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Arctic Cooling Silentium T11 Case and HC01-TC HDD Cooler Review

To test the Arctic Silentium T11 we are going to use an AMD Athlon X4 635 based system as we feel it reflects what those who purchase a case like this are likely to use.  It is cooled by a Noctua C12P SE14 cooler with Arctic Cooling MX-3 thermal paste applied.


Test System

Motherboard: ASRock 890GX Extreme4
CPU: AMD Athlon II X4 635 2.9GHz
Memory: Crucial Ballistix 4GB (2x 2GB) DDR3
PSU: Corsair HX850W
Chassis: Arctic Cooling Silentium T11
Graphics Card: Zotac GeForce GTX470
Cooler: Noctua C12P SE14
Thermal Paste: Arctic Cooling MX-3
Hard Drive: Samsung SpinPoint F3 1TB (7200rpm)

Windows 7 Home Premium 64 Bit
Furmark
Prime95 (64-bit)

Thermal Performance


The airflow setup of the T11 is like nothing we’ve seen before in any case and is illustrated in the image above.  We’re interested to see how this unique setup affects the system temperatures.

On the whole, the temperatures we achieved at stock settings are impressive.  The most surprising result is with the Zotac GTX470 GPU that has hit 92c in every other system we’ve tested it in.  We put this down the the rather unusual air hood which channels cool air directly to the GPU.  When the system was overclocked, though, it did hit 92c where it remained due to its predefined fan profiles.

The most disappointing result of all is with the HC01-TC hard drive cooler which let our Samsung SpinPoint F3 hard drive reach a rather toasty 38c!  In every other system we’ve tested this hard drive in it never really strays from the mid-high 20s which makes us seriously question the cooler’s effectiveness.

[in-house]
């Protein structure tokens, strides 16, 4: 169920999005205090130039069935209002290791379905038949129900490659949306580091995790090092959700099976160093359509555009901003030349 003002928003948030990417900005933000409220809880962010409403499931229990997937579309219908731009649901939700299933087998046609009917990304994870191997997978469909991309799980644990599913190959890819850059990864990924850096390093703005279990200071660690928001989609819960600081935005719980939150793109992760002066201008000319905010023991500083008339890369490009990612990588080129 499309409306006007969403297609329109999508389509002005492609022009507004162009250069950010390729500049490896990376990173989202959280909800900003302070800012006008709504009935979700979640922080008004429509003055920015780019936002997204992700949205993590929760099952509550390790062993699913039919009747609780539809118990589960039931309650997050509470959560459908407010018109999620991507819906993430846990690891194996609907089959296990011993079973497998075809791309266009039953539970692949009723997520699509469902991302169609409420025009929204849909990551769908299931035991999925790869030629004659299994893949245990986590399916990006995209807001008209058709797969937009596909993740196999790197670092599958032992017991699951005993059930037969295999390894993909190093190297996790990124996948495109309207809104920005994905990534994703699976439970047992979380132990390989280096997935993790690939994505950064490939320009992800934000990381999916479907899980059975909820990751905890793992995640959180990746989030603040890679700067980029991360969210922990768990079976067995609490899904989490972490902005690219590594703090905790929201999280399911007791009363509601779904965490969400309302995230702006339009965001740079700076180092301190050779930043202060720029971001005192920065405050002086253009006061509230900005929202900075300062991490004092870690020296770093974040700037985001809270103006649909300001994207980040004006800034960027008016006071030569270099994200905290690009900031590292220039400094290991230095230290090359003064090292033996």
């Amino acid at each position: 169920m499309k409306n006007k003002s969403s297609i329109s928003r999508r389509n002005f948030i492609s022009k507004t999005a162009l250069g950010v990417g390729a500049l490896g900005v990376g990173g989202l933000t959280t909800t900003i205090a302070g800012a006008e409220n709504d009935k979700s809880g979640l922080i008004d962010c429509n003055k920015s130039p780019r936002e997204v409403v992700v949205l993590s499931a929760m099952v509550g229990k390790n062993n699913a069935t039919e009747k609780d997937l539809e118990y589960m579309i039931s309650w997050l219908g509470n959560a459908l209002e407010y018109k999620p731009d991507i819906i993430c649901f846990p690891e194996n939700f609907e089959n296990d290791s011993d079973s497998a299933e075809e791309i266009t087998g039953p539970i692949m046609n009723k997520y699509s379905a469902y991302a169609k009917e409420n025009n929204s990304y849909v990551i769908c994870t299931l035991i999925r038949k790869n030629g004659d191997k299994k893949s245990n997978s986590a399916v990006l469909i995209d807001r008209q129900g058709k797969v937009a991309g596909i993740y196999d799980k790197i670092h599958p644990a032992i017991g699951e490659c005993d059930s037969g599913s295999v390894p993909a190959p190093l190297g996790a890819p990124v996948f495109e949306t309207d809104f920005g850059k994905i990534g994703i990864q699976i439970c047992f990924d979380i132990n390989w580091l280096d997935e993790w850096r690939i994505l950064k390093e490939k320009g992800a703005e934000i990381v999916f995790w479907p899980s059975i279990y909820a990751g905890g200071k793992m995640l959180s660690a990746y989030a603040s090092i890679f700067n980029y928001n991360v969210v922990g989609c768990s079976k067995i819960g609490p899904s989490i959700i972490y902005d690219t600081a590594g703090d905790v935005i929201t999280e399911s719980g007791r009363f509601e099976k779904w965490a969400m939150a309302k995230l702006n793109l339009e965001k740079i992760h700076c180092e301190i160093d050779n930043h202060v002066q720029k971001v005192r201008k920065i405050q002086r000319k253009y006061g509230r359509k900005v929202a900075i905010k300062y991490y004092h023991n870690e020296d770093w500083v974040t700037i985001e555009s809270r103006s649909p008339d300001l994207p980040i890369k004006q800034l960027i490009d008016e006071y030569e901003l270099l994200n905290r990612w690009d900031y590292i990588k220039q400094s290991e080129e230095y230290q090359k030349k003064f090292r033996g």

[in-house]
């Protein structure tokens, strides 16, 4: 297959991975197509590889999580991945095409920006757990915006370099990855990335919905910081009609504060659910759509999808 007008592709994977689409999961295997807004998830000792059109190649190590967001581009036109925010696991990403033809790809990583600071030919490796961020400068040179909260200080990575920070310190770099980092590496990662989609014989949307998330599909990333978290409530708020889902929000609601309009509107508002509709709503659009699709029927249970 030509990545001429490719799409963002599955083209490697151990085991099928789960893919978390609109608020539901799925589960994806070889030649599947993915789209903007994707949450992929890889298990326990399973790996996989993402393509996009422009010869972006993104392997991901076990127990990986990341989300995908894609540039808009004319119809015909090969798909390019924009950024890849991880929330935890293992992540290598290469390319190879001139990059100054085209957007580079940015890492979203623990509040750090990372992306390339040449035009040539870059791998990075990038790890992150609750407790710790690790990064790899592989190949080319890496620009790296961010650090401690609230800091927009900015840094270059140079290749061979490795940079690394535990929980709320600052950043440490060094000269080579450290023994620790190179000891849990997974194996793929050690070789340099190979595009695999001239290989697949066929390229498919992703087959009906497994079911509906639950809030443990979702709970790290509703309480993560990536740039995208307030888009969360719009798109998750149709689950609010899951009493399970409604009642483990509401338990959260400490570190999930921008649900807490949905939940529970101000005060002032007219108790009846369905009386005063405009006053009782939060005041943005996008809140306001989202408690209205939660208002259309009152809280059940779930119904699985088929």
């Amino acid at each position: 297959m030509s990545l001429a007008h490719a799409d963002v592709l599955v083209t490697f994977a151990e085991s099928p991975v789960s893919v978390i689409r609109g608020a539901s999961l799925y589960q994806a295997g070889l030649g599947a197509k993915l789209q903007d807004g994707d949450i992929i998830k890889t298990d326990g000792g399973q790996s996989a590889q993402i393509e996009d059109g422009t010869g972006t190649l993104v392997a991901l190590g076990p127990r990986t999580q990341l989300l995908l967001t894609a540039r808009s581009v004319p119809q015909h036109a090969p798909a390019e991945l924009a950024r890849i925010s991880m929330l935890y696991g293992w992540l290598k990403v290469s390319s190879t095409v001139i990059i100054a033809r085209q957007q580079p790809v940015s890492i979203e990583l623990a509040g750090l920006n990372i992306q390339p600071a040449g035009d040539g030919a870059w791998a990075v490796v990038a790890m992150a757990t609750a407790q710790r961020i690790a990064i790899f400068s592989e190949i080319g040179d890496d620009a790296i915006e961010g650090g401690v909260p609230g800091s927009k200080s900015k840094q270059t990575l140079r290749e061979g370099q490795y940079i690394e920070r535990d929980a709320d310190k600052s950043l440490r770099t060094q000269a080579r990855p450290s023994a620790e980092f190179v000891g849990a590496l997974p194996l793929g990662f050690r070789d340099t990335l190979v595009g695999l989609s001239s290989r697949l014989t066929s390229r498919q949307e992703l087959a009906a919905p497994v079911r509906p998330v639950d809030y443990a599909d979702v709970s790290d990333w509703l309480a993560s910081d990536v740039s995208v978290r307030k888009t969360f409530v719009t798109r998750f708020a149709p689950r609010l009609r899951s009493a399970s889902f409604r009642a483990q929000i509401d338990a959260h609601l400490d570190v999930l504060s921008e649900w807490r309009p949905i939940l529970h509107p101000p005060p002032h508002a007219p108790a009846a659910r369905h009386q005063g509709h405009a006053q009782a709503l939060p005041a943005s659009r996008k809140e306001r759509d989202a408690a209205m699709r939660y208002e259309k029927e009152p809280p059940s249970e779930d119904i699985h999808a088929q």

The motherboard temperatures are also a little high for our liking but this is a likely consequence of having no dedicated exhaust fan in the system.

Acoustic Performance

We take the issue of noise very seriously at KitGuru and this is why we have built a special home brew system as a reference point when we test noise levels of various components. Why do this? Well this means we can eliminate secondary noise pollution in the test room and concentrate on components we are testing. It also brings us slightly closer to industry standards, such as DIN 45635.

Today to test the chassis we have taken it into our acoustics room environment and have set our Digital Sound Level Meter SL-824 one meter away from the case

As this can be a little confusing for people, here are various dBa ratings in with real world situations to help describe the various levels.

KitGuru noise guide
10dBA – Normal Breathing/Rustling Leaves
20-25dBA – Whisper
30dBA – High Quality Computer fan
40dBA – A Bubbling Brook, or a Refridgerator
50dBA – Normal Conversation
60dBA – Laughter
70dBA – Vacuum Cleaner or Hairdryer
80dBA – City Traffic or a Garbage Disposal
90dBA – Motorcycle or Lawnmower
100dBA – MP3 player at maximum output
110dBA – Orchestra
120dBA – Front row rock concert/Jet Engine
130dBA – Threshold of Pain
140dBA – Military Jet takeoff/Gunshot (close range)
160dBA – Instant Perforation of eardrum

We replaced the graphics card with a passively cooled HIS Radeon HD 5550 for the noise level testing.

The high-quality fans that Arctic fit as standard make this a very quiet system indeed.

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